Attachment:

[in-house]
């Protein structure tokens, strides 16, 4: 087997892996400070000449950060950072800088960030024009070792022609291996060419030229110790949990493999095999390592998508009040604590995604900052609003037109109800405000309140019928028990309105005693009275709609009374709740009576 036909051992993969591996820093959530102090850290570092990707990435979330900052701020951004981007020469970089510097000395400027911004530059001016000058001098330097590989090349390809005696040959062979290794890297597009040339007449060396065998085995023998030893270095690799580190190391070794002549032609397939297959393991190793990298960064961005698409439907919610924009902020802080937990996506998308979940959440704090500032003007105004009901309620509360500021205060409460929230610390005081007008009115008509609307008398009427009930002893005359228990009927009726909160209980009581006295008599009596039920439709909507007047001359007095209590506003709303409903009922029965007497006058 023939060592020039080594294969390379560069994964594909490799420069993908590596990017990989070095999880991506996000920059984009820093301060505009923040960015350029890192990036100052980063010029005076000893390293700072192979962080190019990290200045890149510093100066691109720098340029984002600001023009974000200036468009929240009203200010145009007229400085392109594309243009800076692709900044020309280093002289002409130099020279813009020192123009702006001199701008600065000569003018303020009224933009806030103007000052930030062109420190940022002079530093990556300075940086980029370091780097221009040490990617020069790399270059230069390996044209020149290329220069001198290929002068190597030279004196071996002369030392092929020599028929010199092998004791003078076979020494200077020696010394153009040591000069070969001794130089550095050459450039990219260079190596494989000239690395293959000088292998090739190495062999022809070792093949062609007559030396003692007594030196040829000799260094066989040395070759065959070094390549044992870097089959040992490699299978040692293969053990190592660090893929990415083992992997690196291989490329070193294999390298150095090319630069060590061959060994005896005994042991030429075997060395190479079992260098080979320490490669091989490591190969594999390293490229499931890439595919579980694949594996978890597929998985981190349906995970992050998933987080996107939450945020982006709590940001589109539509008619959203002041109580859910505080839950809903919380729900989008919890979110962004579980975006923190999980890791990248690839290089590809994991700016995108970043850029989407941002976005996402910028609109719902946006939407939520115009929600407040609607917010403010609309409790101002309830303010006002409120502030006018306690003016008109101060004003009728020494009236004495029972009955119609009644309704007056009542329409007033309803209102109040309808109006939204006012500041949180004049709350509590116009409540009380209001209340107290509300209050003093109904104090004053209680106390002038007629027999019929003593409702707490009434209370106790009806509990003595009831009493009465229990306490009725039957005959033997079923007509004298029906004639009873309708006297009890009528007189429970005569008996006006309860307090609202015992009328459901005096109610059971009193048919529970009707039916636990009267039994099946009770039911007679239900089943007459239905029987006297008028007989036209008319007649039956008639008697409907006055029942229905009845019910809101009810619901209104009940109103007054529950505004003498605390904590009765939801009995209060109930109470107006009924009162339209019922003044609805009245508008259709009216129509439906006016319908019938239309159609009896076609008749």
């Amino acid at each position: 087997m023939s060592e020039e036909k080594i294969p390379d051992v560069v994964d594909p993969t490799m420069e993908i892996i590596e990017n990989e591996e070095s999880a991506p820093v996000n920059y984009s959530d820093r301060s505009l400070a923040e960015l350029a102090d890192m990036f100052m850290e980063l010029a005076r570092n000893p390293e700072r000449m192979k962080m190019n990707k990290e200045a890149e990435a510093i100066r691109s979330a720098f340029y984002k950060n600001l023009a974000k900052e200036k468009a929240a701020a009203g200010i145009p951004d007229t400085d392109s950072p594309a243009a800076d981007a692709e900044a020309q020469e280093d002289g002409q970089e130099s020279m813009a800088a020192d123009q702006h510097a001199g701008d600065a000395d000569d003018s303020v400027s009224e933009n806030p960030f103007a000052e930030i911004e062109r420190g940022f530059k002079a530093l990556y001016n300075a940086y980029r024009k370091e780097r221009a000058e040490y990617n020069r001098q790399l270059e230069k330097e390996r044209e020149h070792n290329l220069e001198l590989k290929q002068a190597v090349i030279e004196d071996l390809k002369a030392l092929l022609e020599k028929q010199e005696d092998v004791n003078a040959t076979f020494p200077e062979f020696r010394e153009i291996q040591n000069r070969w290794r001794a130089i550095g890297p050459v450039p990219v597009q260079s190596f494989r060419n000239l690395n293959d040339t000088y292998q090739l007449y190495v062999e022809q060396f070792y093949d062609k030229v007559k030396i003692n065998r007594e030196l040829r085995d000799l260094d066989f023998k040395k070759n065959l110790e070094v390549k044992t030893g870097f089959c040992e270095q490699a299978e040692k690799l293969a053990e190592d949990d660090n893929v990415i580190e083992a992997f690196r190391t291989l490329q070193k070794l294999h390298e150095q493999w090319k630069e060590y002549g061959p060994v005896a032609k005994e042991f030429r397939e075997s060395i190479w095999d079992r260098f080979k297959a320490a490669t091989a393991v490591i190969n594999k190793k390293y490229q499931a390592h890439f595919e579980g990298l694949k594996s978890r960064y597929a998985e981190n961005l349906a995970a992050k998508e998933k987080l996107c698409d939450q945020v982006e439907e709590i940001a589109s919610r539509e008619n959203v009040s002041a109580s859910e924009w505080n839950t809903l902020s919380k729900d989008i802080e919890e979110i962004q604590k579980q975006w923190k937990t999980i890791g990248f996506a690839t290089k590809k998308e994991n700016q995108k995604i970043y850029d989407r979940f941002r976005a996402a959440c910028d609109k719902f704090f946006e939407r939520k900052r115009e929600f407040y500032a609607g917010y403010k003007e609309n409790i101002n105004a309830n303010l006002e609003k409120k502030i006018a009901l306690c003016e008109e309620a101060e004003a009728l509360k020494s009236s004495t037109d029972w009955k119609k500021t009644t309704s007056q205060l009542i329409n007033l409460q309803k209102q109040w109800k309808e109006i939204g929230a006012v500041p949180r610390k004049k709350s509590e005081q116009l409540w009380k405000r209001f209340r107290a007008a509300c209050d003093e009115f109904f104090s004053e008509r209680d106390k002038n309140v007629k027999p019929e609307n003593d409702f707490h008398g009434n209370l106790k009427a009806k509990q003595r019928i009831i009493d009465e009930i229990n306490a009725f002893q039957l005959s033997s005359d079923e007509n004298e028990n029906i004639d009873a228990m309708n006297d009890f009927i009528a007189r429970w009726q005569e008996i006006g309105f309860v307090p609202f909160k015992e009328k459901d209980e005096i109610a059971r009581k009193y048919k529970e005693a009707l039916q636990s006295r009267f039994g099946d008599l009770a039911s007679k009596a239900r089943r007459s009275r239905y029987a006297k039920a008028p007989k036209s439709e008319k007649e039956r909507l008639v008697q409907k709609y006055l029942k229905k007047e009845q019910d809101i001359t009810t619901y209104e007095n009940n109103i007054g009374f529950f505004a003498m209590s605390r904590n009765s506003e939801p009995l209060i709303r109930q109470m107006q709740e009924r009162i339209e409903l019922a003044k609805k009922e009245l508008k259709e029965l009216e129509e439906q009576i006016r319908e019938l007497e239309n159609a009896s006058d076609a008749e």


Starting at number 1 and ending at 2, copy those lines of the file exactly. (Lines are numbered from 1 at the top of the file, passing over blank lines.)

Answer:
[in-house]
């Protein structure tokens, strides 16, 4: 087997892996400070000449950060950072800088960030024009070792022609291996060419030229110790949990493999095999390592998508009040604590995604900052609003037109109800405000309140019928028990309105005693009275709609009374709740009576 036909051992993969591996820093959530102090850290570092990707990435979330900052701020951004981007020469970089510097000395400027911004530059001016000058001098330097590989090349390809005696040959062979290794890297597009040339007449060396065998085995023998030893270095690799580190190391070794002549032609397939297959393991190793990298960064961005698409439907919610924009902020802080937990996506998308979940959440704090500032003007105004009901309620509360500021205060409460929230610390005081007008009115008509609307008398009427009930002893005359228990009927009726909160209980009581006295008599009596039920439709909507007047001359007095209590506003709303409903009922029965007497006058 023939060592020039080594294969390379560069994964594909490799420069993908590596990017990989070095999880991506996000920059984009820093301060505009923040960015350029890192990036100052980063010029005076000893390293700072192979962080190019990290200045890149510093100066691109720098340029984002600001023009974000200036468009929240009203200010145009007229400085392109594309243009800076692709900044020309280093002289002409130099020279813009020192123009702006001199701008600065000569003018303020009224933009806030103007000052930030062109420190940022002079530093990556300075940086980029370091780097221009040490990617020069790399270059230069390996044209020149290329220069001198290929002068190597030279004196071996002369030392092929020599028929010199092998004791003078076979020494200077020696010394153009040591000069070969001794130089550095050459450039990219260079190596494989000239690395293959000088292998090739190495062999022809070792093949062609007559030396003692007594030196040829000799260094066989040395070759065959070094390549044992870097089959040992490699299978040692293969053990190592660090893929990415083992992997690196291989490329070193294999390298150095090319630069060590061959060994005896005994042991030429075997060395190479079992260098080979320490490669091989490591190969594999390293490229499931890439595919579980694949594996978890597929998985981190349906995970992050998933987080996107939450945020982006709590940001589109539509008619959203002041109580859910505080839950809903919380729900989008919890979110962004579980975006923190999980890791990248690839290089590809994991700016995108970043850029989407941002976005996402910028609109719902946006939407939520115009929600407040609607917010403010609309409790101002309830303010006002409120502030006018306690003016008109101060004003009728020494009236004495029972009955119609009644309704007056009542329409007033309803209102109040309808109006939204006012500041949180004049709350509590116009409540009380209001209340107290509300209050003093109904104090004053209680106390002038007629027999019929003593409702707490009434209370106790009806509990003595009831009493009465229990306490009725039957005959033997079923007509004298029906004639009873309708006297009890009528007189429970005569008996006006309860307090609202015992009328459901005096109610059971009193048919529970009707039916636990009267039994099946009770039911007679239900089943007459239905029987006297008028007989036209008319007649039956008639008697409907006055029942229905009845019910809101009810619901209104009940109103007054529950505004003498605390904590009765939801009995209060109930109470107006009924009162339209019922003044609805009245508008259709009216129509439906006016319908019938239309159609009896076609008749």